The article “Overcoming Short-termism: A Call for a More Responsible Approach to Investment and Business Management” from the Aspen Institute delves into one of the most contentious issues in modern finance: the idea of short-termism and its effects on the financial industry as a whole. When I first read the article I agreed with all of the points made within. This is because I am a value investor at heart. The implication of this is that I feel that a company should aim to achieve sustainable growth instead of looking to maximize short term value. Looking at the supporters of this article, I feel that they also lean in this direction. For example, Warren Buffet descends directly from the Ben Graham school of value investing, and would greatly benefit from an stock market that would operate under the rules outlined in the article.
What I am less sure about is what the implications of the regulatory changes outlined in the article are. For example, raising the capital gains tax wouldn’t necessarily decrease price volatility, it would only deteriorate earnings of short-term traders. Just because their earnings deteriorate would not mean that they would change their strategy, however. Removing the limitations for capital loss deductibility would decrease the tax burden of a person that takes a loss, but it would not make that investment any wiser and would not make the person any more likely to hold onto said investment. In the end I do not thing regulatory changes are where we can make changes to stock market volatility, if we want to do that we should instead try to change firms on the micro level.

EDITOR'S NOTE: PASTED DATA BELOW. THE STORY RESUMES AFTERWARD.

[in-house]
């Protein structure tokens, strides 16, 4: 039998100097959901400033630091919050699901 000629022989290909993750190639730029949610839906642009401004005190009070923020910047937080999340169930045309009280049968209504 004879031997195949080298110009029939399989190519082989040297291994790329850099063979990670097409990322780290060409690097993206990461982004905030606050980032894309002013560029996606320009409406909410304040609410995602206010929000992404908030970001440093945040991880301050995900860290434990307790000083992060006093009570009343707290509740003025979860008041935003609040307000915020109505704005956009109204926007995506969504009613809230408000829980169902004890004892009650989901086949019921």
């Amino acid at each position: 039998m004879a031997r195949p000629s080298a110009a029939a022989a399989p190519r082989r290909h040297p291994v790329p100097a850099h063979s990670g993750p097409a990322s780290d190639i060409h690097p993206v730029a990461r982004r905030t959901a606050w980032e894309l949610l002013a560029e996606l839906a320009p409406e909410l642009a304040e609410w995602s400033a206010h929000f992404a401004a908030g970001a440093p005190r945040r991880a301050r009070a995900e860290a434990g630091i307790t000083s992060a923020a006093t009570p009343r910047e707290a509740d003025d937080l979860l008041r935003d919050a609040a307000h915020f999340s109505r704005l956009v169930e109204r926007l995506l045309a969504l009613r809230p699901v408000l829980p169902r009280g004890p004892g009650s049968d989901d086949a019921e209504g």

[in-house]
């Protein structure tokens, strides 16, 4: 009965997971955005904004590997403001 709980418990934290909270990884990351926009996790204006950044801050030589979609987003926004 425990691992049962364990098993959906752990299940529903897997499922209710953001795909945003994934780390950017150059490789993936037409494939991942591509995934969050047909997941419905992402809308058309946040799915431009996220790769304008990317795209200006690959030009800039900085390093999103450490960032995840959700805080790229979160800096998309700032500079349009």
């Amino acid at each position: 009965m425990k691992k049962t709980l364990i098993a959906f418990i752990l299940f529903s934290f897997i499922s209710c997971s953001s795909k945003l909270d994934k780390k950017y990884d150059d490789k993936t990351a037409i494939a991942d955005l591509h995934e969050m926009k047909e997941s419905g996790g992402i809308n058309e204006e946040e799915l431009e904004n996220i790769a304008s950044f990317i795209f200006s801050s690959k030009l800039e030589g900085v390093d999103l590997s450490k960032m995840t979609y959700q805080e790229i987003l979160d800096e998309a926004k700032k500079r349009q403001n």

Short-termism is the result of the current system, and its structure. If companies on a micro level all strived to have sustainable long-term growth the market would be less volatile, as the underlying earnings would be more stable. What this functionally means is that companies should focus less on window dressing and cutting cost to improve short term earnings and more on developing a sound business model with the long term in mind. This would lead to a long term decrease in volatility, and would give an organic incentive for investors to have a longer-term window. This means that we would need to replace the current management fad for short-term modeling to maximize stock price with sustainable models, which would be incredibly difficult, and how to do that is out of the scope of this post. This also isn’t to say that this method would get rid of short-termism, but I feel that it would more effectively minimize it than regulation would.